In those days, there were typically 30 applicants for every teacher’s position, said Sirko, who earned her bachelor’s degree in biology with a minor in chemistry from the University of Northern Colorado.
She wasn’t hired in the Roaring Fork Valley but began her career instead in 1975 as a middle school science teacher in Gunnison. She taught for 13 years in Gunnison, Montrose and Delta counties before taking her first administrative job as supervisor of staff development in the Colorado Springs School District 11.
After earning a master’s degree from the University of Colorado in educational technology and earning her schools administration certification, she spent six years as an elementary school principal in Douglas County and was assistant superintendent and acting superintendent for Falcon School District in 1996-97.
Sirko also earned a doctorate in educational leadership from CU-Denver in 1999.
The transition from the classroom to the district office was difficult, as it is for most educators who make that move, Sirko said.
“It’s the day-to-day relationship with the students that you miss the most, because you feel like you’re really making a difference in their lives and giving them that confidence to succeed,” she said.
It was also around that time that she toyed with the idea of retiring.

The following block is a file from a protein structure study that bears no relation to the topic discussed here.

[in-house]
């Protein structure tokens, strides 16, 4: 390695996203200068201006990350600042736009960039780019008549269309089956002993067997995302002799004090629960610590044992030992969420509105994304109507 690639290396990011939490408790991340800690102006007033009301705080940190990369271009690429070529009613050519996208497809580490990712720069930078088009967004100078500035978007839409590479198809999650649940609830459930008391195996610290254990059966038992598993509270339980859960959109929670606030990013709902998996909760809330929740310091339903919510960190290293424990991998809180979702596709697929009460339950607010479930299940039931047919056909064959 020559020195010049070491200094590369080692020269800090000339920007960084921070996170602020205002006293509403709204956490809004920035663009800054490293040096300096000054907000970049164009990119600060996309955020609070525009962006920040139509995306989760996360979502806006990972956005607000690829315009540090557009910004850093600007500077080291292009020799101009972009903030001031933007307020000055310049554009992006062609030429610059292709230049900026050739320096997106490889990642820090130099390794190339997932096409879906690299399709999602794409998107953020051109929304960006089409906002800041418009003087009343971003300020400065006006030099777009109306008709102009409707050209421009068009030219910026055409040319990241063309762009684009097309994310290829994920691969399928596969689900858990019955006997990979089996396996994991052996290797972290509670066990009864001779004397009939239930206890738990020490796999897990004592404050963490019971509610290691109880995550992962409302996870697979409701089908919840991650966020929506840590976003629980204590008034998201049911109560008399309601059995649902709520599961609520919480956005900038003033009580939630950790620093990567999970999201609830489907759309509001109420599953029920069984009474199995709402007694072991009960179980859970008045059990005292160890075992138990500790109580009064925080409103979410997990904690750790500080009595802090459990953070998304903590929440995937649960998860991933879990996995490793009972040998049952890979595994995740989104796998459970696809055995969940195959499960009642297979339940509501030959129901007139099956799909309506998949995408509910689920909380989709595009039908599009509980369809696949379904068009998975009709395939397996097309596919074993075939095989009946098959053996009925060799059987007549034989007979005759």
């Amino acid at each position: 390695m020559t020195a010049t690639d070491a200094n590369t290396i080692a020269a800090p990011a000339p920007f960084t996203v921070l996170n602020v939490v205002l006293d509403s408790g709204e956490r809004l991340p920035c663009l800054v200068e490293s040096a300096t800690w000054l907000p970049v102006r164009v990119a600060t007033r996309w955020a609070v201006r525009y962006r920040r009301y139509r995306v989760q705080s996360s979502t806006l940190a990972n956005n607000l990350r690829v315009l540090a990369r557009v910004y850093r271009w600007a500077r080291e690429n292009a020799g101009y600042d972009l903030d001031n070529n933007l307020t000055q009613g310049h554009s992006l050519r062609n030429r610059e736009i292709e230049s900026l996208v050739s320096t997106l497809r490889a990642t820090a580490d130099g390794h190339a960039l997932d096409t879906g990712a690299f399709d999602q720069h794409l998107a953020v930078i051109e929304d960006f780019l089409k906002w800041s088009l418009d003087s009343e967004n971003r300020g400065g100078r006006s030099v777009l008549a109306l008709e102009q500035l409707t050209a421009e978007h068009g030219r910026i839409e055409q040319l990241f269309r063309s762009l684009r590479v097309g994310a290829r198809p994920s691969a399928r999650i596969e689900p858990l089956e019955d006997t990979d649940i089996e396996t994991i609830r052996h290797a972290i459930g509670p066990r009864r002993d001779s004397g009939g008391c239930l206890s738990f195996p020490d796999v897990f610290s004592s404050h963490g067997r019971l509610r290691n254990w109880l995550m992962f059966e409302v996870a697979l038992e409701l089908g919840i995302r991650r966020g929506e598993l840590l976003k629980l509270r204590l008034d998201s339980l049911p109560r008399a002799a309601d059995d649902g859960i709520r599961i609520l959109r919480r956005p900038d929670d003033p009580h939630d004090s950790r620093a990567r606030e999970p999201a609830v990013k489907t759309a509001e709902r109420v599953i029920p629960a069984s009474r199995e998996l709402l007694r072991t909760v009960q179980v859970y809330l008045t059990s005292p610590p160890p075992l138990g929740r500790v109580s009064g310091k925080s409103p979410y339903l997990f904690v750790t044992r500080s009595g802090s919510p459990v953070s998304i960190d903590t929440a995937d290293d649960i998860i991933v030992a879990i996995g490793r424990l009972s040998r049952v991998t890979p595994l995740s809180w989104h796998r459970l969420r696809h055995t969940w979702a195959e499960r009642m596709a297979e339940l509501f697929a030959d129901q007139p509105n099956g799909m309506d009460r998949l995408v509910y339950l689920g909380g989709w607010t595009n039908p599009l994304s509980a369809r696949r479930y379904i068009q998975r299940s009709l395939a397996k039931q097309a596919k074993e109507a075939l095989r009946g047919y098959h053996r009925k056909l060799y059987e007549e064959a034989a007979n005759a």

“I remember when I hit 27 years and thinking maybe I’ll stop after 30,” she said. “But I just loved it too much.”
Sirko went on to serve as deputy superintendent of instruction in Colorado Springs before finally making her way to the Roaring Fork Valley in 2003 as superintendent of Aspen schools.
Moving from a district of 32,000 students to one of just 1,500 had its challenges, she said. And, similar to her entry into the Roaring Fork School District years later, the Aspen district also had experienced some upheaval in the district office.
“I had worked in small districts before as a teacher but not as small as Aspen,” Sirko said. “In Colorado Springs, we had a lot of different people to divide tasks. But when you’re a superintendent in a small district, you have to know something about everything.”
Although her own three children were grown and away at college when she and Mike came to the Roaring Fork Valley, a son and his family now live here.
“We loved our years in Aspen. The community has always been very supportive, just as it has here (in the Roaring Fork district),” Sirko said. “The valley is much the same in a lot of ways, and there are a lot of just down-to-earth, genuine people.”
After Sirko decided earlier this year to step down as Roaring Fork School District superintendent a year ahead of schedule, Mike got a job as head football coach at Grand Junction High School.
“My new job will require a lot of travel to and from Texas, so I also needed easier access to the airport,” Sirko said of the direct flights from Grand Junction to that state.
She certainly left her mark on Roaring Fork schools in just four years at the helm.
“I am most proud of what we have done to change literacy instruction in the elementary schools, the increased strategies that we have employed for our second-language learners … and the great gains we have seen for our students as a result of those changes,” she said.